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Your Maine Forum Forum Index -> Around The Water Cooler -> Technology

'Bits' & 'Bytes' (PC & Electronic Stuff)
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SPIDER
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Joined: 27 Mar 2006
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CNET.Com
By: Erica Ogg
May 27, 2011




Selling Old Gadgets: Buy Back Services Compared

At the pace that new e-readers, tablets, and smartphones are released, it can be disappointing how the latest gadget can make that shiny new iPad or Kindle you bought last year seem obsolete.

If you don't have an endless budget for tech purchases and would rather not just dump the old one in the trash, or are looking to raise some funds, one way to recoup some of what you paid for old tech is through buyback services.

They're popping up all over, on the Web, in-store recycling kiosks, and even at major electronics retailers.

The appeal is obvious: people throw away or give away old electronics all the time, especially when there's a new object of tech obsession to stand in line for.

While eBay and Craigslist are good ways to find a new home for an old gadget, it requires some effort on the seller's part.

Deciding on a competitive price, weighing offers, and either shipping it off yourself or agreeing on a place to meet your buyer to make the exchange.

Services like Gazelle.com, Nextworth.com, and eBay Instant Sale do most of the work for you.

They evaluate the condition of the item you want to sell and pay you with a check, PayPal deposit, or credit at a retailer based on the resale market value--which each service independently determines.

And big box retailers like Best Buy, Wal-Mart, and Radio Shack have gotten in on the buy-back action too. They will take your old items for store credit toward a new purchase.

Gazelle shows you the changing market value of your used gadget over time.

We've taken some gadgets that people might plan on upgrading from in the next few months and run them through the various services to figure out who offers the best deal.

There are some subtle but notable differences between the services.


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Post Fri 27 May, 2011 11:27 pm 
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SPIDER
Official Mainah


Joined: 27 Mar 2006
Posts: 1328
Location: "The Worlds Most Famous Beach"


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Barnes & Noble Nook Touch Reader (Wi-Fi)

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CNET.Com

Verdict: New Nook beats Kindle

Is the new touch-screen Nook better than the Kindle?

That's what a lot of people are asking and the short answer--at least at this moment--is arguably yes.

The 2011 Nook is a compact and lightweight e-book reader with a responsive high-contrast Pearl e-ink touch screen that offers quick page turns.

It's got built-in Wi-Fi for direct access to the online Barnes & Noble store, an expansion slot for additional memory, and long battery life (up to two months).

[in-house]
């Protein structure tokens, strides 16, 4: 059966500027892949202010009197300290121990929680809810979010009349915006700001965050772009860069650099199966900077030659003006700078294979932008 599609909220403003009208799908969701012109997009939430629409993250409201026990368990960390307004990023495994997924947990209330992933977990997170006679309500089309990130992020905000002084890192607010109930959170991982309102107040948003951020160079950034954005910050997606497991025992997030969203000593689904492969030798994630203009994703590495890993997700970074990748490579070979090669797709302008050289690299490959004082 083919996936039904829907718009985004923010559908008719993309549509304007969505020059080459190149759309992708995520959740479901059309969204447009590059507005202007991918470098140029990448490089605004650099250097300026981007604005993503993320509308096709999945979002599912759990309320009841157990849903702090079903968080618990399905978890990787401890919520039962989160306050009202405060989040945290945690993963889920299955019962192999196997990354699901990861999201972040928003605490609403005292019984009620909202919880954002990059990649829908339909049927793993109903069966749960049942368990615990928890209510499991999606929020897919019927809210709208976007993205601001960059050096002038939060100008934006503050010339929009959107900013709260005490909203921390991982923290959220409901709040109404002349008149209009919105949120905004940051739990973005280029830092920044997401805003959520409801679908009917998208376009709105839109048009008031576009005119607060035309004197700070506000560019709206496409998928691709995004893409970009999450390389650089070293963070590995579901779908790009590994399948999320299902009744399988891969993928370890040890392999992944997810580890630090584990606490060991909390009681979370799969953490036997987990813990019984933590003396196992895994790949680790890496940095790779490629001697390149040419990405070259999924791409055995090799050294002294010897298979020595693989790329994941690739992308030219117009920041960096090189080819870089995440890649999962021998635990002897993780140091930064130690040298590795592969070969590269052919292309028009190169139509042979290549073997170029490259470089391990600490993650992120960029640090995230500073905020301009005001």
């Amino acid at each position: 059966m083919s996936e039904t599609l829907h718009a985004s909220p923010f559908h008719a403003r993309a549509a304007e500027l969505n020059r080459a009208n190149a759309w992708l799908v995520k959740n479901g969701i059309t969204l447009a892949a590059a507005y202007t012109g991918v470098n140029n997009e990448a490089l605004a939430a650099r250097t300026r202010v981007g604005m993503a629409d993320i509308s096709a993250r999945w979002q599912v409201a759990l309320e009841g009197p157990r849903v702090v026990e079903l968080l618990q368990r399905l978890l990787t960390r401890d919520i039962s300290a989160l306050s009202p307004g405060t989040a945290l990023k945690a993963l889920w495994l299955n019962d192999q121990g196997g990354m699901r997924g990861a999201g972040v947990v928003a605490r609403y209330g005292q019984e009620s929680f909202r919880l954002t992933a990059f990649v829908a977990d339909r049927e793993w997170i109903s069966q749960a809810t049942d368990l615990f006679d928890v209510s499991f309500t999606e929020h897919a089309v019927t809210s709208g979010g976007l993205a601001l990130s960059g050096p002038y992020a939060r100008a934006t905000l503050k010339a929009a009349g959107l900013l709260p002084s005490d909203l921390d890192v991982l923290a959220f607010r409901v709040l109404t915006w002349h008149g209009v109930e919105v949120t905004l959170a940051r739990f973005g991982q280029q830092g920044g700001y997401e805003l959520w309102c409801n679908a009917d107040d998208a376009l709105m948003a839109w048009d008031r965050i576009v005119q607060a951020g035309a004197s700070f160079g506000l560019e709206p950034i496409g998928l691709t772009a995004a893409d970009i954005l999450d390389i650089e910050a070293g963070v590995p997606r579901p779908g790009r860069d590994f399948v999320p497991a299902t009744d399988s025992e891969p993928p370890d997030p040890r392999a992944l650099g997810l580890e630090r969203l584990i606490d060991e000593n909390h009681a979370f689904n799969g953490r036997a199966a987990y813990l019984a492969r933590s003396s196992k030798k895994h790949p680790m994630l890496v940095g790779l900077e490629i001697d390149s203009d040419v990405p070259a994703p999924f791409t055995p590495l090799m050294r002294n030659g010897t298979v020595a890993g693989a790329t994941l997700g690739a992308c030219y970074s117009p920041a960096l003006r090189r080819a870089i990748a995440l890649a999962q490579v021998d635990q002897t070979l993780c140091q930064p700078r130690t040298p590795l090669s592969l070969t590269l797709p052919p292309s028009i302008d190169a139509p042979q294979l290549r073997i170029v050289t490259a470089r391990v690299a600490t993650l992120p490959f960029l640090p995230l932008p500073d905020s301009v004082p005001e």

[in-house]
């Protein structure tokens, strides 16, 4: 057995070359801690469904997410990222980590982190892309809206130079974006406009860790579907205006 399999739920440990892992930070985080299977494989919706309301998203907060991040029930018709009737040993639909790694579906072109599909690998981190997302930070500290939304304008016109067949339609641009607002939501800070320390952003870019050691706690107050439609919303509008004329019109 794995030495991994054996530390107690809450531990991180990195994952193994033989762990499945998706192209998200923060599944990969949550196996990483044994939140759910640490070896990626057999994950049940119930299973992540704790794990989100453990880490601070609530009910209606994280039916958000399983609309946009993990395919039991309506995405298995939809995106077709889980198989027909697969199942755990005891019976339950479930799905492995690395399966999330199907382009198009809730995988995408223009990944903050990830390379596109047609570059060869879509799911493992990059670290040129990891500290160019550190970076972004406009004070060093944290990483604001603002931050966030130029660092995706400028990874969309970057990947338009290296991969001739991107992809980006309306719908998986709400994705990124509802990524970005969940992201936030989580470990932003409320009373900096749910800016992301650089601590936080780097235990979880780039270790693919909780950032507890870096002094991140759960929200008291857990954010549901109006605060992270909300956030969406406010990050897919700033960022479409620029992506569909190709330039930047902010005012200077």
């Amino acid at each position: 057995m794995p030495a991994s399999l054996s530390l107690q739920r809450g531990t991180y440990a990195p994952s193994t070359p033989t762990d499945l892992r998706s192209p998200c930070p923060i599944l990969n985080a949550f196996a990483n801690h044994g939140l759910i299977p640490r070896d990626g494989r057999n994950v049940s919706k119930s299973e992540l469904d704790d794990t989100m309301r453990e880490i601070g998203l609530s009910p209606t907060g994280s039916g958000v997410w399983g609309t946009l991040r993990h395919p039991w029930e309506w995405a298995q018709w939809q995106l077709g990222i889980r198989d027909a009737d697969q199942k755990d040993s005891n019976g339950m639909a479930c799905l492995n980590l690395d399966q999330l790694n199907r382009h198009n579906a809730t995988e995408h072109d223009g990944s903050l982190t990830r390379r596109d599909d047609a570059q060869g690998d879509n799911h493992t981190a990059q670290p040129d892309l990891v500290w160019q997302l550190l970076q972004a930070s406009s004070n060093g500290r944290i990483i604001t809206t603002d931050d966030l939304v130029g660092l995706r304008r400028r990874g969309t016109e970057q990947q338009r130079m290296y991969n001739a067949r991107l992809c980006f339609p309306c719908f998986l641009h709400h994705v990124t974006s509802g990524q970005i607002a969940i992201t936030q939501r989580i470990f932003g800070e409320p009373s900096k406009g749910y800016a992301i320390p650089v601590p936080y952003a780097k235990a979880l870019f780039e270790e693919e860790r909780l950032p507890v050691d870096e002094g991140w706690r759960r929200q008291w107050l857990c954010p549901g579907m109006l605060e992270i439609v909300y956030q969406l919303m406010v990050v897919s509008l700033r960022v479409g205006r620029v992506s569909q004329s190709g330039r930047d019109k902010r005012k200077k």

Plus, it supports e-book lending and EPUB loans from libraries, and offers some enhanced social networking features.


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Post Wed 01 Jun, 2011 5:36 pm 
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SPIDER
Official Mainah


Joined: 27 Mar 2006
Posts: 1328
Location: "The Worlds Most Famous Beach"


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To ... "INFINITY and BEYOND"

Discovery.Com
May 17, 2013
By: Jesse Emspak





Wi-Fi Network Breaks Speed Record

Think your network is fast? Getting a gigabyte-sized movie over your local wireless network to your hard drive in a few seconds is old hat. Now there’s a network that can push a 2-hour, high-definition movie to a computer a mile away in less time than it takes to read a single word.

At the
Karlsruhe Institute of Technology in Germany, a new record has been set: 40GB per second over a distance of about .6 of a mile. That’s like sending 10 high-def feature films.

What makes this possible is a combination of better hardware and the use of higher radio frequencies, in this case, 240 gigahertz.That hardware is a set of chips developed at Karlsruhe that can process signals at higher frequencies. Higher frequencies mean smaller components, since a shorter wavelength can be picked up by a smaller antenna (which is why FM and AM radios need relatively large antennas, while Wi-Fi receivers can use small ones). These chips were only a few millimeters on a side.

The high frequencies are necessary for moving lots of data — the number of bits that can travel over the airwaves is inversely proportional to the wavelength. The shorter the wavelength, the more data that can go in a given time.

A Wi-Fi network operates at 2.4 or 5 GHz, and tens of megabytes per second is not uncommon. Smartphones on the latest networks work at frequencies somewhat below that, and it’s no accident that they struggle to hit 10MB per second.

At some high frequencies moisture in the air can cause the signal to fade, but 240 GHz seems to be in a sweet spot where there’s little interference from moisture. Since transmissions can go much further than a Wi-Fi router can manage, there’s a possibility this type of transmitter would work well for rural areas where laying down fiber-optic cable — the gold standard of transmission speed — is too expensive to justify.


Image: The high frequency chip developed by the Karlsruhe Institute of Technology.
Credit: Karlsruhe Institute of Technology/Sandra Iselin/Fraunhofer IAF

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Post Tue 21 May, 2013 3:58 am 
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